|Instructor: J. Sullivan||Synchronous online Monday 10:30 - 11:30||Course Outline|
Epistemology considers questions about knowledge: what it is to have knowledge, as opposed to mere opinion or conjecture, and how we can justify our claims to knowledge. For this reason, it has played a part in the history of the other main branches of philosophy, metaphysics and ethics, examining the justification for our claims to knowledge about what there is, and how we ought to act. For the same reason, an epistemological inquiry has played a part in the history of science and mathematics, and every intellectual field in which there is a need to examine the grounds of our beliefs. This course considers some of the most important problems in the theory of knowledge, from a selection of classical and contemporary viewpoints. In this way, we will gain some insight into the origins, motivations, and evolution of these problems as well as their implications for contemporary thought. Topics will include justification of beliefs, the relation between sense and reason, skepticism and certainty, foundationalism and coherentism, connections between knowledge and language, deductive and non-deductive inference, epistemological naturalism, and the role of the a priori in our common sense and scientific knowledge.
Prerequisite(s): Philosophy 2500F/G.
|Instructor: J. Sullivan||Synchronous online Wednesday 2:30 - 3:30||Course Outline|
An examination of 20th century and contemporary continental philosophy. Readings will be drawn from phenomenological, deconstructive, post-structuralist and feminist texts and/or from the work of the Frankfurt school. Topics to be considered will include some of intersubjectivity, sexual difference, community, racialization, perception, community, hermeneutics and critical theory.
Prerequisite(s): Third or Fourth-year standing in the Honours Specialization, Honours Double Major, or Specialization module in Philosophy or permission of the Department.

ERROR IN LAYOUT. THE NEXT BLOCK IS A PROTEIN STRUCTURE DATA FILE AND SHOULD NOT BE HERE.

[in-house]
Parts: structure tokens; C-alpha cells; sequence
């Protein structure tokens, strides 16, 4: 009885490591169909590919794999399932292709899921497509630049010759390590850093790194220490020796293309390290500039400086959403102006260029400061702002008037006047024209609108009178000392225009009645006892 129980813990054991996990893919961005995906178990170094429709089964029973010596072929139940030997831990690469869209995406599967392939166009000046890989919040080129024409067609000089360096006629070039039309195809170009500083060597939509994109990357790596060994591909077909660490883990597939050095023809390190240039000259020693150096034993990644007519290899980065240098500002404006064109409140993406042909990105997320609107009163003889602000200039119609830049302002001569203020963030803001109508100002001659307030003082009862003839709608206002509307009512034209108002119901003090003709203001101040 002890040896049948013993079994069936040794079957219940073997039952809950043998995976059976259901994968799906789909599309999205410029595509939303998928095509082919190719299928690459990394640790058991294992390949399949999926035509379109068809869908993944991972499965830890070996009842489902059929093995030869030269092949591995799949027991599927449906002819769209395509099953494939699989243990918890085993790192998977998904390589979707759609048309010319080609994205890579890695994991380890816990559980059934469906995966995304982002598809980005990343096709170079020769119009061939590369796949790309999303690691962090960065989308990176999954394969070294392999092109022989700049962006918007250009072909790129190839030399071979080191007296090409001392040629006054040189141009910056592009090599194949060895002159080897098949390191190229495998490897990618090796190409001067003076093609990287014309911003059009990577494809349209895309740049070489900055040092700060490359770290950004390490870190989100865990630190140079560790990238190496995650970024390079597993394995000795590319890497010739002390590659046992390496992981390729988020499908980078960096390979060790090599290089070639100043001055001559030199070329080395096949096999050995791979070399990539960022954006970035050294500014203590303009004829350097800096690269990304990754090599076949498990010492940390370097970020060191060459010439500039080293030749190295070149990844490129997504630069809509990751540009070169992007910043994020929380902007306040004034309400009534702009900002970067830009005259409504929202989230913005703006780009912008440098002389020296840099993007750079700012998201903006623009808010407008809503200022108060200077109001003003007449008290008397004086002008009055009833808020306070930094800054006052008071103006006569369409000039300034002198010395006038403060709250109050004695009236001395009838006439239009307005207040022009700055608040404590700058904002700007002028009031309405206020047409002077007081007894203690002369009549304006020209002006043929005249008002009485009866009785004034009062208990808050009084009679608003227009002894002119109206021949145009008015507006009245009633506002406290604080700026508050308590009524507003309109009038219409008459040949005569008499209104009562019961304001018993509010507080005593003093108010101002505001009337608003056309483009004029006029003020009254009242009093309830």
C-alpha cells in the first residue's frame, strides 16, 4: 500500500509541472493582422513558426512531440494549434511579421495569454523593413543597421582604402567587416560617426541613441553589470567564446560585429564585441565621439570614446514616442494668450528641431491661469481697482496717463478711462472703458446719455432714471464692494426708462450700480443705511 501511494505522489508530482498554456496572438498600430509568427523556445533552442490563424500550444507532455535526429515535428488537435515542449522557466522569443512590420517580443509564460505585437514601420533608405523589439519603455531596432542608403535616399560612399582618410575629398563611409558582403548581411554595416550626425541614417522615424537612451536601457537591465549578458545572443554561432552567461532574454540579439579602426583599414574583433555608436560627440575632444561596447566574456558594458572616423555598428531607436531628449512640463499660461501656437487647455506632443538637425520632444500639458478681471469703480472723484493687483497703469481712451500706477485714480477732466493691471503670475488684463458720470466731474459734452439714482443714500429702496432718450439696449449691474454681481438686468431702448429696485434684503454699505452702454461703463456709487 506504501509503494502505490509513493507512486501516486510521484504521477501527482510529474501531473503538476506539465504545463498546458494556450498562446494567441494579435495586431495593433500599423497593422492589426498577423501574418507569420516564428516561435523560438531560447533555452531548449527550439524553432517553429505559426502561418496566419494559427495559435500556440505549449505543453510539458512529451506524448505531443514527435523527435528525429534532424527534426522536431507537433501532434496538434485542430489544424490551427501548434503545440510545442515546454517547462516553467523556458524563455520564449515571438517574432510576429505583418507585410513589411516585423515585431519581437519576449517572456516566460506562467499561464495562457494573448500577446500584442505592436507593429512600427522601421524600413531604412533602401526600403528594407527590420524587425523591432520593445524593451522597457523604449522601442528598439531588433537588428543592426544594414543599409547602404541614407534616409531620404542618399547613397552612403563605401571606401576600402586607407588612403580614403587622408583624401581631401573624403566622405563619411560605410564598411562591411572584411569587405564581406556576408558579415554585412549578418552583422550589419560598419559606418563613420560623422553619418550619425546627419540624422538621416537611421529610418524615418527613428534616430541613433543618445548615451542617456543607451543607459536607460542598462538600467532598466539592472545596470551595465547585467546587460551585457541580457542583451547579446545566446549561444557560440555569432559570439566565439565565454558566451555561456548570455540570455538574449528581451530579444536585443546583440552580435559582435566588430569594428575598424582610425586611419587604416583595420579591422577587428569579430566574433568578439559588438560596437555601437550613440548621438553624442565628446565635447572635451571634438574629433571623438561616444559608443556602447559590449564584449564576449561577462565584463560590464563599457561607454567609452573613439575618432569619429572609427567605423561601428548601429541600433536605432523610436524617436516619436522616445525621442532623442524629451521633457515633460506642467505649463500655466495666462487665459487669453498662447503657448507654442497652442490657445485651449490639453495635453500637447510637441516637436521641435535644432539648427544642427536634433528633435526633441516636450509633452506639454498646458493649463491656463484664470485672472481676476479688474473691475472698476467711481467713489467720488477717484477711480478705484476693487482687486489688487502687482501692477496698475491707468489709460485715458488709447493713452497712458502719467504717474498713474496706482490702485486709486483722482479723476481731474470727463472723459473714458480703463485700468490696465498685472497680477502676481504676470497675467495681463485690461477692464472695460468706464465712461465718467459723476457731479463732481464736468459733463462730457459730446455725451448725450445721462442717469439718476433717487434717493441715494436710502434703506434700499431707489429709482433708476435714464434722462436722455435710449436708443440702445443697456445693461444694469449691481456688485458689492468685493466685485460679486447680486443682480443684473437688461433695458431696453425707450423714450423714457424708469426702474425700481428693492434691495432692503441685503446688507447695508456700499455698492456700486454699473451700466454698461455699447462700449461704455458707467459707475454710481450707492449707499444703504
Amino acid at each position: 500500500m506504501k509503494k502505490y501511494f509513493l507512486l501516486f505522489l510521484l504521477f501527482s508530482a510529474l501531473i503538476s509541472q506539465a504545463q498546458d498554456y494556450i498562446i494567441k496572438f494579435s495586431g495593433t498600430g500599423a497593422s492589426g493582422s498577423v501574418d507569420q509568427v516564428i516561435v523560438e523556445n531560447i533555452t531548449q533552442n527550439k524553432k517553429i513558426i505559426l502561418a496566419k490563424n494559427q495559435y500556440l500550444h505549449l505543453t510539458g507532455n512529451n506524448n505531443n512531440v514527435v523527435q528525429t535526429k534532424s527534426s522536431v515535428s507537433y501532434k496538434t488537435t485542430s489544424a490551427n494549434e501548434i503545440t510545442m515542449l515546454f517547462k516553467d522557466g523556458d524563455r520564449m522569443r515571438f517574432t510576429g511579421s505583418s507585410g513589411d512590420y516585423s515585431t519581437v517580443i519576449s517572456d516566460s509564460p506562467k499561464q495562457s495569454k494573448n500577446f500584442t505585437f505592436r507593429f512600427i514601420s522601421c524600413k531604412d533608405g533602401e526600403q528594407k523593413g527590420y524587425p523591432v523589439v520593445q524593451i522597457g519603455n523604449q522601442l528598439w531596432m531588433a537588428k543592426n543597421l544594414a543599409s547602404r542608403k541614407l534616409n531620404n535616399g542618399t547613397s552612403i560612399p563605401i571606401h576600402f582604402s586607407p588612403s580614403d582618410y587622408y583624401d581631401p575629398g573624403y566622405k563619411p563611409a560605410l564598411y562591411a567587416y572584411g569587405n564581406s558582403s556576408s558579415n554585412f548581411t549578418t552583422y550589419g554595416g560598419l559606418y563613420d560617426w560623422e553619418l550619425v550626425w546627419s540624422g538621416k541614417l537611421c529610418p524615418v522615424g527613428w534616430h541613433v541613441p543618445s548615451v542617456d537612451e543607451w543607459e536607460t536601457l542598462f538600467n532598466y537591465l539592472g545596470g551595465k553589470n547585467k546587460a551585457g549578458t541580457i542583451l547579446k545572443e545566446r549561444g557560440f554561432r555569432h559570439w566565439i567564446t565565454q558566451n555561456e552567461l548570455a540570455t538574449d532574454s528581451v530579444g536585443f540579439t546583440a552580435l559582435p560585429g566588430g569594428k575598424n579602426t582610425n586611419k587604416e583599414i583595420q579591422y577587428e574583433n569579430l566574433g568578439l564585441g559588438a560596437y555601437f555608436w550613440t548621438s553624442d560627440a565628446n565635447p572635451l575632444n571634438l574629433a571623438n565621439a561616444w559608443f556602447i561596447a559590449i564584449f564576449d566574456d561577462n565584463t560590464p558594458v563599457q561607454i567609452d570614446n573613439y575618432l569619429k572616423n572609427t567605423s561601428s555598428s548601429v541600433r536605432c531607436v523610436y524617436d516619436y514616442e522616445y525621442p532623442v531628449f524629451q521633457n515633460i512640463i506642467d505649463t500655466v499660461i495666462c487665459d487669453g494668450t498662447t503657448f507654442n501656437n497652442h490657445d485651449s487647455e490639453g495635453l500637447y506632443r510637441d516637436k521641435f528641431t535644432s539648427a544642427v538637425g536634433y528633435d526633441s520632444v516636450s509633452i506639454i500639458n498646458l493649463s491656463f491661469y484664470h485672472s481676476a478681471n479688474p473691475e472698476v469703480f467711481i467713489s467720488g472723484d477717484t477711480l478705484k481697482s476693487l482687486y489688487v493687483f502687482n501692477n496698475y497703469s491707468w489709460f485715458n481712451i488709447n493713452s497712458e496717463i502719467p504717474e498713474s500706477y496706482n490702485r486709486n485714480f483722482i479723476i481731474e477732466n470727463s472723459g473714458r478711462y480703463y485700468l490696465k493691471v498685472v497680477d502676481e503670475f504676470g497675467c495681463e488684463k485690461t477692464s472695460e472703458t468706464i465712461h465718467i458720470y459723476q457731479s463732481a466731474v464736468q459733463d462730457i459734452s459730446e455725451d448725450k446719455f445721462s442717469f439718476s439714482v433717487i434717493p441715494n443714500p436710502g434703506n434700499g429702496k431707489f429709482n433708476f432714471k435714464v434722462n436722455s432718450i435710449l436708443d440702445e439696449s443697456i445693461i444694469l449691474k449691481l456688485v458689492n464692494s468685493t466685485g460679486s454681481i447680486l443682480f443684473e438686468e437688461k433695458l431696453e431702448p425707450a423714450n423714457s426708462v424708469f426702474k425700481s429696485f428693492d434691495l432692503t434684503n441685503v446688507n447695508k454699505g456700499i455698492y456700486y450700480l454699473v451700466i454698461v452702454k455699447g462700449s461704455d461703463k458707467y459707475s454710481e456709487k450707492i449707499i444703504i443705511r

|Instructor: H. Fielding||Synchronous online Tuesday 4:30 - 5:30, Thursday 3:30 - 5:30||Course Outline|
Why do social psychologists typically study individuals? Why do universities have separate departments for psychology, anthropology, sociology, and education? Is there such a thing as society? Modern Western thought privileges the individual actor as the principal explanatory unit for understanding society: individuals are said to make independent choices about how to vote, about the kinds of work that they do, about what counts as beautiful, and so on. But this is not the only possible way to understand society. In this course, we will examine the historical reasons why Western thought came to understand the individual's relation to society in the way that it has. We will explore how this conception of the individual has led scientists and researchers to look to the mind in order to explain economic, political, and social phenomena. We will also explore several alternatives to individual-based explanations. In doing so, we will venture into educational theory, developmental psychology, feminist epistemology, cultural anthropology, and evolutionary ecology. At the end of the course, we will have an understanding of why Western thought has come to be carved up in the particular way that it has, and we will have a firm grounding in a set of ideas about how to put it back together.
|Instructor: E. Baggs||Synchronous online Monday 12:30 - 1:30, Wednesday 12:30 - 2:30||Course Outline|